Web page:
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What we learned about California in 2020

Hello.

The end of 2020 is very near to us. Finally.

While the year has been difficult and exhausting, it has also been enlightening.

In California – almost a nation unto itself, as Governor Gavin Newsom likes to say – the pandemic, protests, wildfires, and elections may not have exposed new cracks, but they have shed some light new on their depth and complexity.

So today, before we head into a 2021 which, as state officials said on Tuesday, is set to start as heartbreaking as 2020 ends, it’s a good time to think about what this year. really, undeniably singular taught us about California.

California’s gaping inequalities are not limited to housing.

While the cost of housing dictates where Californians can afford to live – and this, in turn, affects a host of other aspects of life, including access to health care and education and pollution exposure – 2020 showed with relief the bifurcation of state workers between those who can work from home and those who cannot.

And he made clear the potentially deadly consequences of this split, if workers are not protected.

In the first months of the pandemic, epidemiologists and other health experts quickly identified that the virus was hitting poorer, mostly Latin American communities, as their members were more likely to work in essential industries.

They sorted the packages in huge warehouses in the Inland Empire. They sat on buses to work on farms and returned to crowded houses. They stocked shelves and bought grocery store delivery services.

And even as the state established rules to make these workplaces safer, these regulations were applied unevenly. Investments in worker protective equipment have been too slow.

“Something about this pandemic,” said Dr. Kirsten Bibbins-Domingo, associate dean of population health and health equity at UC San Francisco School of Medicine, this summer. , “It seems difficult to us to be proactive.

Los Angeles is now at the center of the pandemic in the United States. The Central Valley and the Inner Empire are also in the midst of heavy surges. And all of these places have high concentrations of essential work and essential workers.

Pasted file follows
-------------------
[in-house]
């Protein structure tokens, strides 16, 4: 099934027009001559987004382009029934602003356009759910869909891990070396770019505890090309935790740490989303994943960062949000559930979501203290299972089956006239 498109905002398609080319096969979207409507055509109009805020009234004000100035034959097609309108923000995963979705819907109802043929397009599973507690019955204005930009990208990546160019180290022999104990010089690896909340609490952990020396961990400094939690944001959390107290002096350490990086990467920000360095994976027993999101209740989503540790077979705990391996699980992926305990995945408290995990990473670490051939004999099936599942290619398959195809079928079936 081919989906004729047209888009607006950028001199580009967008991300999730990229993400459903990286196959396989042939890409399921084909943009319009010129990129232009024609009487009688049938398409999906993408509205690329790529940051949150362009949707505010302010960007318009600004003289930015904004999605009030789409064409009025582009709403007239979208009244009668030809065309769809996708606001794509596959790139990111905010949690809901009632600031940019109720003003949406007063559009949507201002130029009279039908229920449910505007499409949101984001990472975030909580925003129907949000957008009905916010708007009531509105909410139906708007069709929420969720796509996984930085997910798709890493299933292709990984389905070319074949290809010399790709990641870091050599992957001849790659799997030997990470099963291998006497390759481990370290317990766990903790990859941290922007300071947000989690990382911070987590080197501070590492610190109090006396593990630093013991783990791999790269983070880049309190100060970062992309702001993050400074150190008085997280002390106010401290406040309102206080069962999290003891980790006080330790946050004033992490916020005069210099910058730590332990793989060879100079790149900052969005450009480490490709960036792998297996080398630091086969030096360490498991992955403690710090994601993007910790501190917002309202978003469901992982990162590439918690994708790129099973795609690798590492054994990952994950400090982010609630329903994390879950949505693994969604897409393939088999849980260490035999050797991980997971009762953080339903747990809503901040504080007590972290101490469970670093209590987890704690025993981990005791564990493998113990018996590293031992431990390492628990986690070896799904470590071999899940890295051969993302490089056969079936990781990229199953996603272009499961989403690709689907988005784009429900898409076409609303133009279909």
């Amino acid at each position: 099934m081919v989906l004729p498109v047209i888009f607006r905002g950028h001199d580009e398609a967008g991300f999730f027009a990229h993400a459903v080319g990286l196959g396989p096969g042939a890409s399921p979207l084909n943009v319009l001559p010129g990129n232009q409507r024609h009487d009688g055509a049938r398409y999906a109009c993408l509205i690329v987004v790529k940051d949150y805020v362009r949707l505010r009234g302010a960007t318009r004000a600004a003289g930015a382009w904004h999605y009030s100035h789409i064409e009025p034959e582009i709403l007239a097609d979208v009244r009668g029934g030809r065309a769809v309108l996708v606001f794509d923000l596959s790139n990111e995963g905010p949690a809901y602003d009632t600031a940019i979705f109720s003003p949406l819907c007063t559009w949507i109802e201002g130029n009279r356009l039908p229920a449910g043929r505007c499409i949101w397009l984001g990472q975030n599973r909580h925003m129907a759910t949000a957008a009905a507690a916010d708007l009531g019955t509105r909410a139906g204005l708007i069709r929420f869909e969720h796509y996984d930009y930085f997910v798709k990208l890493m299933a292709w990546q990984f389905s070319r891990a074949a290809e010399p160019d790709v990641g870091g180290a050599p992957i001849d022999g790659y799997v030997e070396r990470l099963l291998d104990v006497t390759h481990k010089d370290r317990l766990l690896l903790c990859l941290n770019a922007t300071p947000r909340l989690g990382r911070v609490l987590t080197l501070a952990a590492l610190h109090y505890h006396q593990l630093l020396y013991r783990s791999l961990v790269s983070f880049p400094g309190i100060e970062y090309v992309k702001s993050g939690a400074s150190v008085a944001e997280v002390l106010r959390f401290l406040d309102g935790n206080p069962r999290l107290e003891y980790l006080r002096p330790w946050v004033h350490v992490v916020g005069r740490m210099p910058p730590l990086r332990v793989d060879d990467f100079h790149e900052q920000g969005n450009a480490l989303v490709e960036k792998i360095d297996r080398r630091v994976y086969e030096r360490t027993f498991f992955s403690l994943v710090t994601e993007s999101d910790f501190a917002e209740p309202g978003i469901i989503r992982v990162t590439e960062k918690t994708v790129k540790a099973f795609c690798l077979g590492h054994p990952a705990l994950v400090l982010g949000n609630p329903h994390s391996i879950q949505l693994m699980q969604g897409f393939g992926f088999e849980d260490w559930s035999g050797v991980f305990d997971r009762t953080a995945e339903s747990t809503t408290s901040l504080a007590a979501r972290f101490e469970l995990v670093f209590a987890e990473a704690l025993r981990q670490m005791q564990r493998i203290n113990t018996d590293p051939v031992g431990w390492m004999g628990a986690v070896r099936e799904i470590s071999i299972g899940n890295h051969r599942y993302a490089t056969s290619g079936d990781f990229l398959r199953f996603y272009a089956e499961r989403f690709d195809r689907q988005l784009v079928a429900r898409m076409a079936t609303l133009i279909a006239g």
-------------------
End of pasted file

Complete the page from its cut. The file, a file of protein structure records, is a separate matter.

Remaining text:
Climate change is not an abstract problem for the future. It is an urgent danger.

When lightning-triggered wildfires erupted across vast swathes of the state in August, experts said they signified a troubling start to the fire season.

Then the fires continued to burn. They burned hotter and faster, destroying homes and other buildings, killing people and injuring some of the state’s most beloved trees. They tore up more land than they ever had in recorded history, ultimately burning more than four million acres in California alone. One of those fires, the CZU Lightning Complex, which ignited on August 16, was only declared under control this week.

Dar Mims, a meteorologist with the California Air Resources Board, told me in September, “What I have observed is the worst fire season in California history.”

That doesn’t mean anything record-breaking heatwaves – scorching 130 degrees were recorded in Death Valley, Earth’s hottest temperature – or the dangerously bad air that forced millions of people indoors. summer.

The main takeaway, experts said, is that the worst effects of climate change have arrived faster than even many scientists expected. And that has vast implications for which parts of California are habitable, as well as how many resources to devote to managing fires, determining where crops will grow, and more.

The good news is that policymakers say this year has inspired them to pursue long-sought measures, such as increasing prescribed burning, and to turn to Indigenous communities for their expertise.